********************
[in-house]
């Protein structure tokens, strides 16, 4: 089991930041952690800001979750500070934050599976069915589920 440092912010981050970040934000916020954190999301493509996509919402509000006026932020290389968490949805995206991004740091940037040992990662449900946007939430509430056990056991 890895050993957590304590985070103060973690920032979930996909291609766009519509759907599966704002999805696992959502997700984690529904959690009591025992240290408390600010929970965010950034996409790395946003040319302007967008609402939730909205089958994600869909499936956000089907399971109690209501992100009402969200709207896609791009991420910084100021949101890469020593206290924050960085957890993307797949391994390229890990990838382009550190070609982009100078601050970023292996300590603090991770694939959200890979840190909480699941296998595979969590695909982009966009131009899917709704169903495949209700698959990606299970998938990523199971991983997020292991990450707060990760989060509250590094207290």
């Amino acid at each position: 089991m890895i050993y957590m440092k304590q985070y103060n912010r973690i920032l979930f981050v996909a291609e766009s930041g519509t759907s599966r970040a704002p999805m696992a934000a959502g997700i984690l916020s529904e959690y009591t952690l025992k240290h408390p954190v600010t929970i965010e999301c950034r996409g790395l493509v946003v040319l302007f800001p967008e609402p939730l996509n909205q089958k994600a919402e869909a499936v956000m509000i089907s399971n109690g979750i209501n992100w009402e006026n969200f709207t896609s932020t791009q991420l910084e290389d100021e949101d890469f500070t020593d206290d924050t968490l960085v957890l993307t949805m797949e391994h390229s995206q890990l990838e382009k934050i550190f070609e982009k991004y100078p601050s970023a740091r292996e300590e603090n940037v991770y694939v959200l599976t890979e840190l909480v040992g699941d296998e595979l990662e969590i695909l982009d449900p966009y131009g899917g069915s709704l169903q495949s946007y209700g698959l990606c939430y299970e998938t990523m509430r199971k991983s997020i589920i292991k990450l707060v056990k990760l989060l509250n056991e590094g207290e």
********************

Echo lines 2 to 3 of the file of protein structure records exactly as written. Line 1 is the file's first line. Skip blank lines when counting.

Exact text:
């Protein structure tokens, strides 16, 4: 089991930041952690800001979750500070934050599976069915589920 440092912010981050970040934000916020954190999301493509996509919402509000006026932020290389968490949805995206991004740091940037040992990662449900946007939430509430056990056991 890895050993957590304590985070103060973690920032979930996909291609766009519509759907599966704002999805696992959502997700984690529904959690009591025992240290408390600010929970965010950034996409790395946003040319302007967008609402939730909205089958994600869909499936956000089907399971109690209501992100009402969200709207896609791009991420910084100021949101890469020593206290924050960085957890993307797949391994390229890990990838382009550190070609982009100078601050970023292996300590603090991770694939959200890979840190909480699941296998595979969590695909982009966009131009899917709704169903495949209700698959990606299970998938990523199971991983997020292991990450707060990760989060509250590094207290």
């Amino acid at each position: 089991m890895i050993y957590m440092k304590q985070y103060n912010r973690i920032l979930f981050v996909a291609e766009s930041g519509t759907s599966r970040a704002p999805m696992a934000a959502g997700i984690l916020s529904e959690y009591t952690l025992k240290h408390p954190v600010t929970i965010e999301c950034r996409g790395l493509v946003v040319l302007f800001p967008e609402p939730l996509n909205q089958k994600a919402e869909a499936v956000m509000i089907s399971n109690g979750i209501n992100w009402e006026n969200f709207t896609s932020t791009q991420l910084e290389d100021e949101d890469f500070t020593d206290d924050t968490l960085v957890l993307t949805m797949e391994h390229s995206q890990l990838e382009k934050i550190f070609e982009k991004y100078p601050s970023a740091r292996e300590e603090n940037v991770y694939v959200l599976t890979e840190l909480v040992g699941d296998e595979l990662e969590i695909l982009d449900p966009y131009g899917g069915s709704l169903q495949s946007y209700g698959l990606c939430y299970e998938t990523m509430r199971k991983s997020i589920i292991k990450l707060v056990k990760l989060l509250n056991e590094g207290e």